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“Vanilla” private equity will help but not save South Africa’s tech scene

Reuters/Philippe Wojazer
Vanilla may be plain, but it’s reliable.
Published Last updated This article is more than 2 years old.

An influx of cash may soon hit the burgeoning sub-Saharan technology scene. Johannesburg-based Capital Eye Investments says it is searching for $100 million to make the move from venture capital to private equity, with an eye on companies in the technology space.

“We could be the largest standalone private equity investment fund targeting the digital revolution in South Africa,” says CEO Dean Sparrow.

Sparrow describes PE as a more “vanilla” investment option, and the shift is likely to entice investors looking for reliable returns in a relatively new sector. Private equity has outperformed public listings in South Africa. While the value of PE deals in Africa fell by 70% last year, the volume of smaller deals ($250 million or less) went up.

But there are caveats for tech startups. South African private equity investors are more conservative than its venture capitalists; they prefer the sure thing to the next big thing. PE firms in the region are rooted in traditional industries like mining, and most don’t have the in-house expertise needed to shepherd a tech investment.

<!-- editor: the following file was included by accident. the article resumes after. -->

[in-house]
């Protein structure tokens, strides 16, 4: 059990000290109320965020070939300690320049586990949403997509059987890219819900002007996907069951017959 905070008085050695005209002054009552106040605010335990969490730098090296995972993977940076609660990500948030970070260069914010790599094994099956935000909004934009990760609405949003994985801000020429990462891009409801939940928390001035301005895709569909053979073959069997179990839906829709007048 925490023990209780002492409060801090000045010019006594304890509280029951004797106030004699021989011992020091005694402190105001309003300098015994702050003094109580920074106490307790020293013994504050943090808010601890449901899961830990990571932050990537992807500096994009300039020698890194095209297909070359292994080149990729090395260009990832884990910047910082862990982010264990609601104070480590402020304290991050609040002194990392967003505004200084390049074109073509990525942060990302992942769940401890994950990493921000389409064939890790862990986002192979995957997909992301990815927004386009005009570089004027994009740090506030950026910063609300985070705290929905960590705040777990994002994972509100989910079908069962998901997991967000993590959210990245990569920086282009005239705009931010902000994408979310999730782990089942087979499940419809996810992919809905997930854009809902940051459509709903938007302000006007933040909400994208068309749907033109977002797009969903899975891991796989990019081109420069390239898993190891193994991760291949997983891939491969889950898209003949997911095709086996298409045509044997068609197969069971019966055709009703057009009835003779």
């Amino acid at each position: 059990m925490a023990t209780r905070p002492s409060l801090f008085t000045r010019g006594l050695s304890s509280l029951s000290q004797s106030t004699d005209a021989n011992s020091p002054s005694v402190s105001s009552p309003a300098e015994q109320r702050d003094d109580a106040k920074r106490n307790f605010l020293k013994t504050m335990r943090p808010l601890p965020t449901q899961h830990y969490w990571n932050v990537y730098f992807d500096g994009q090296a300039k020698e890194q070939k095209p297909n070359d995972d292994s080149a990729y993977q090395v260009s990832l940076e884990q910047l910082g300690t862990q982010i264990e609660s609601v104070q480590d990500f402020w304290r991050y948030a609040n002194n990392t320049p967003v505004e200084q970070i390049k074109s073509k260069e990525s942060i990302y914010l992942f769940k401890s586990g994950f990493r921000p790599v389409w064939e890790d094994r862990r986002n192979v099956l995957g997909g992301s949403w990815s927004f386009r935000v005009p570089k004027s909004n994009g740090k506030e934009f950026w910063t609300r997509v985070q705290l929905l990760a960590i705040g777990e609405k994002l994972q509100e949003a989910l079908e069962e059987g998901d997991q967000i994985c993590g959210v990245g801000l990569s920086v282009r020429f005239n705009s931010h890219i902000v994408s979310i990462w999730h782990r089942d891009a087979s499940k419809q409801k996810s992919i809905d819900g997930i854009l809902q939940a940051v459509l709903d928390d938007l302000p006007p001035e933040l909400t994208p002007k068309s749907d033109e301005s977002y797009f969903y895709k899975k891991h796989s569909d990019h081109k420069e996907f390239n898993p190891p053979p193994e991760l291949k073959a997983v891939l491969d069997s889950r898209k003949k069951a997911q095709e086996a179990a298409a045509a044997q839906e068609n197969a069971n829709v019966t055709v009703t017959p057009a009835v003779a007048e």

There are problems on the supply side, too. Africa’s relatively young startup ecosystem has not yet developed a steady stream of pitches with strong potential. And while even Silicon Valley can’t guarantee a lucrative exit, larger markets are still more attractive than, say, Kenya’s Silicon Savannah.

Capital Eye may have an advantage here: The company has its roots in UCS Group Limited, a now-defunct ICT company that provided systems for retailers. Capital Eye has backed startups like Emerge Mobile, which builds mobile point-of-sale hardware and software platforms, and Indaba Mobile, which creates cross-device community platforms for organizations. The new fund will be aimed at companies looking to expand in cloud technology, mobile and social platforms, the internet of things, and banking and retail software. The first close is expected in June.

Sparrow calls the move to private equity a “purely mathematical” decision, and it could be a blessing. But South Africa’s budding tech industry is unlikely to succeed until funders can find a sweet spot between risk and reward.

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